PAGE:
Oral mite anaphylaxis

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Oral mite anaphylaxis (OMA), also known as pancake syndrome, is a disease in which a person gets symptoms after eating food contaminated with particular mites. The disease name comes from reports of people becoming ill after eating pancakes made from contaminated flour.

Mites suspected as causing the condition are Dermatophagoides pteronyssinus, Blomia tropicalis, and Suidasia pontifica (Suidasia medanensis).[1] The latter two are the most likely to have caused the harmful effects, and they live in tropical and subtropical environments.[1]

Because the disease is transmitted by pancakes and other cooked food, scientists expect that this means that the allergen can withstand the heat of cooking.[2] Storing flour at low temperature in a freezer could prevent contamination or kill existing mites in the flour.[2] Anaphylaxis can occur during exposure to NSAID drugs or exercise to those exposed to the mites.[1][2]

Further reading[edit]

  • Mangodt, EA; Van Gasse, AL; Bridts, CH; Sabato, V; Ebo, DG (2015). "Simultaneous oral mite anaphylaxis (pancake syndrome) in a father and daughter and a review of the literature". Journal of Investigational Allergology & Clinical Immunology. 25 (1): 75–6. PMID 25898706.
  • Sánchez-Borges, Mario; Capriles-Hulett, Arnaldo; Caballero-Fonseca, Fernan (2008). "ADDITIONAL INFORMATION ON THE PANCAKE SYNDROME". Annals of Allergy, Asthma & Immunology. 101 (2): 221. doi:10.1016/S1081-1206(10)60215-3. ISSN 1081-1206.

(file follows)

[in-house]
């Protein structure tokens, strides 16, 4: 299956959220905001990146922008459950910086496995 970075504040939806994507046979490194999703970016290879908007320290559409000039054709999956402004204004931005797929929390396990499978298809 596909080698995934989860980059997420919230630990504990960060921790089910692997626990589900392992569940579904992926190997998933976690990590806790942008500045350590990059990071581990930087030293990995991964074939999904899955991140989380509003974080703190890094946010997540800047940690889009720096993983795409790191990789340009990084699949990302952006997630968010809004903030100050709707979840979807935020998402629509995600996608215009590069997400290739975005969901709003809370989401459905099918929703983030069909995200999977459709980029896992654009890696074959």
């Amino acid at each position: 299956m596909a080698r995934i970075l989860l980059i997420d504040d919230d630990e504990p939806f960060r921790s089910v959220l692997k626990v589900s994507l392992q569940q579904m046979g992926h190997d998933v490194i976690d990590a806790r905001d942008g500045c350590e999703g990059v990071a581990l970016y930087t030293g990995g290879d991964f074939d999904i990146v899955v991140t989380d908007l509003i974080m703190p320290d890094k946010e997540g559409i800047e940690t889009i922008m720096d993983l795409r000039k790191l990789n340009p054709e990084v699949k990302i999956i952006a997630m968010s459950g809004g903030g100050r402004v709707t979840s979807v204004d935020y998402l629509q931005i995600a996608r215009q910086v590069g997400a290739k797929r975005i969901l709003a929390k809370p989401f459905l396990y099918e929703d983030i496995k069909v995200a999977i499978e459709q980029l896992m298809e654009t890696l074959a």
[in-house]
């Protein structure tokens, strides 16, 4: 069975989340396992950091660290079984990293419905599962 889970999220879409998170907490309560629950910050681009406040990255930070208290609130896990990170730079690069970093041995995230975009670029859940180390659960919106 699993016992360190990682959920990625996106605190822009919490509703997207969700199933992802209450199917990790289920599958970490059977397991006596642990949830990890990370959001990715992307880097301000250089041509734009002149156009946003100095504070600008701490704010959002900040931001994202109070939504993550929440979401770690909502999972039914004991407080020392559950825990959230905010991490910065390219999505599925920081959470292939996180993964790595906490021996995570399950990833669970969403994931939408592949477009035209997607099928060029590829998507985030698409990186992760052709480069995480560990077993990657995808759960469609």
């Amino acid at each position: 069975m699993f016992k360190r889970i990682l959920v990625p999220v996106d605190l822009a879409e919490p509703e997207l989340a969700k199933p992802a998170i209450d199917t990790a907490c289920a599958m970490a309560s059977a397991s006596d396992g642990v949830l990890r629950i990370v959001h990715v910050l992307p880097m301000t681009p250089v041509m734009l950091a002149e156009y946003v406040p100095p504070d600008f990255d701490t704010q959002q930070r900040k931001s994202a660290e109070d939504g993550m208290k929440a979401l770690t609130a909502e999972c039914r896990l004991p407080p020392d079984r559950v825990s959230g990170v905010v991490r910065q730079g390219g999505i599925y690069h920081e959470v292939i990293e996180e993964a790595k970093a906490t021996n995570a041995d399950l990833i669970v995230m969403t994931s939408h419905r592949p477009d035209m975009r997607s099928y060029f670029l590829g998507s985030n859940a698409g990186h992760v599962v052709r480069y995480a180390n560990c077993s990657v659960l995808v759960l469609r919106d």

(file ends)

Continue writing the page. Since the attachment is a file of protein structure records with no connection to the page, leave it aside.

• Sánchez-Borges, M; Capriles-Hulett, A; Caballero-Fonesca, F (May 2006). "Oral mite anaphylaxis (pancake syndrome) also observed in children". Annals of Allergy, Asthma & Immunology. 96 (5): 755–6. doi:10.1016/s1081-1206(10)61079-4. PMID 16729794.
  • Hashizume, H.; Umayahara, T.; Kawakami, Y. (January 2014). "Pancake syndrome induced by ingestion of tempura". British Journal of Dermatology. 170 (1): 213–214. doi:10.1111/bjd.12597.
  • Hannaway, Paul J.; Miller, Jeffrey D. (2008). "THE PANCAKE SYNDROME (ORAL MITE ANAPHYLAXIS) BY INGESTION AND INHALATION IN A 52-YEAR-OLD WOMAN IN THE NORTHEASTERN UNITED STATES". Annals of Allergy, Asthma & Immunology. 100 (4): 397–398. doi:10.1016/S1081-1206(10)60607-2. ISSN 1081-1206.
  • Sánchez-Borges, Mario; Fernandez-Caldas, Enrique (2015). "Hidden allergens and oral mite anaphylaxis". Current Opinion in Allergy and Clinical Immunology. 15 (4): 337–343. doi:10.1097/ACI.0000000000000175. ISSN 1528-4050.


  1. ^ a b c Barrera, OM; Murgas, IL; Bermúdez, S; Miranda, RJ (June 2015). "[Oral anaphylaxis by ingestion of mite contaminated food in Panama City, 2011-2014]". Revista Alergia Mexico. 62 (2): 112–7. PMID 25958374.
  2. ^ a b c Sánchez-Borges, M; Suárez-Chacon, R; Capriles-Hulett, A; Caballero-Fonseca, F; Iraola, V; Fernández-Caldas, E (May 2009). "Pancake syndrome (oral mite anaphylaxis)". The World Allergy Organization Journal. 2 (5): 91–6. doi:10.1097/wox.0b013e3181a0db50. PMC 3651046. PMID 23283016.